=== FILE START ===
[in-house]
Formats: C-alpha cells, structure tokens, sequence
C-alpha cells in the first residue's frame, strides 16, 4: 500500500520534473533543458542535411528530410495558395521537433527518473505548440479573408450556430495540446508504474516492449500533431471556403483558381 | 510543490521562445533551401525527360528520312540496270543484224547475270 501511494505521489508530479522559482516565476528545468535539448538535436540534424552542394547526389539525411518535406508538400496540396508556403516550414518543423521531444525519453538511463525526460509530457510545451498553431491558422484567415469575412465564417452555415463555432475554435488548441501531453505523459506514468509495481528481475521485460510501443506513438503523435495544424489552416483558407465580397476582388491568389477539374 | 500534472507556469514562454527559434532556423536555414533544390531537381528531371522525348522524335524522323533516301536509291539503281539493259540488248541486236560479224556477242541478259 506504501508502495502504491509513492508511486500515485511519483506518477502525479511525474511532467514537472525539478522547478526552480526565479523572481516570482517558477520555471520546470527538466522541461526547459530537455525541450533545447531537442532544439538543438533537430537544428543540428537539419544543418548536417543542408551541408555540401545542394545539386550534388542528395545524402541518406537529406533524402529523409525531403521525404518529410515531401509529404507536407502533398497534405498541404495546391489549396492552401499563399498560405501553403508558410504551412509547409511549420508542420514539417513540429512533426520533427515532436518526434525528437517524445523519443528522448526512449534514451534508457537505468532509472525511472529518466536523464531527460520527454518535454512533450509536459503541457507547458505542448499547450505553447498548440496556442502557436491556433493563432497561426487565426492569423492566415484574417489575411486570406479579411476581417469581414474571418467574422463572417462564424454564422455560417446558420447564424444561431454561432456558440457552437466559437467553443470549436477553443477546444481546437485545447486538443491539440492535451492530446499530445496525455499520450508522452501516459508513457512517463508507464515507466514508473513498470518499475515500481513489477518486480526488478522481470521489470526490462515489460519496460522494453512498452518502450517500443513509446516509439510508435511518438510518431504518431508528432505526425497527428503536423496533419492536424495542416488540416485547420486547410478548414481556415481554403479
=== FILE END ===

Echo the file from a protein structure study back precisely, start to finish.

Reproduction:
[in-house]
Formats: C-alpha cells, structure tokens, sequence
C-alpha cells in the first residue's frame, strides 16, 4: 500500500520534473533543458542535411528530410495558395521537433527518473505548440479573408450556430495540446508504474516492449500533431471556403483558381 | 510543490521562445533551401525527360528520312540496270543484224547475270 501511494505521489508530479522559482516565476528545468535539448538535436540534424552542394547526389539525411518535406508538400496540396508556403516550414518543423521531444525519453538511463525526460509530457510545451498553431491558422484567415469575412465564417452555415463555432475554435488548441501531453505523459506514468509495481528481475521485460510501443506513438503523435495544424489552416483558407465580397476582388491568389477539374 | 500534472507556469514562454527559434532556423536555414533544390531537381528531371522525348522524335524522323533516301536509291539503281539493259540488248541486236560479224556477242541478259 506504501508502495502504491509513492508511486500515485511519483506518477502525479511525474511532467514537472525539478522547478526552480526565479523572481516570482517558477520555471520546470527538466522541461526547459530537455525541450533545447531537442532544439538543438533537430537544428543540428537539419544543418548536417543542408551541408555540401545542394545539386550534388542528395545524402541518406537529406533524402529523409525531403521525404518529410515531401509529404507536407502533398497534405498541404495546391489549396492552401499563399498560405501553403508558410504551412509547409511549420508542420514539417513540429512533426520533427515532436518526434525528437517524445523519443528522448526512449534514451534508457537505468532509472525511472529518466536523464531527460520527454518535454512533450509536459503541457507547458505542448499547450505553447498548440496556442502557436491556433493563432497561426487565426492569423492566415484574417489575411486570406479579411476581417469581414474571418467574422463572417462564424454564422455560417446558420447564424444561431454561432456558440457552437466559437467553443470549436477553443477546444481546437485545447486538443491539440492535451492530446499530445496525455499520450508522452501516459508513457512517463508507464515507466514508473513498470518499475515500481513489477518486480526488478522481470521489470526490462515489460519496460522494453512498452518502450517500443513509446516509439510508435511518438510518431504518431508528432505526425497527428503536423496533419492536424495542416488540416485547420486547410478548414481556415481554403479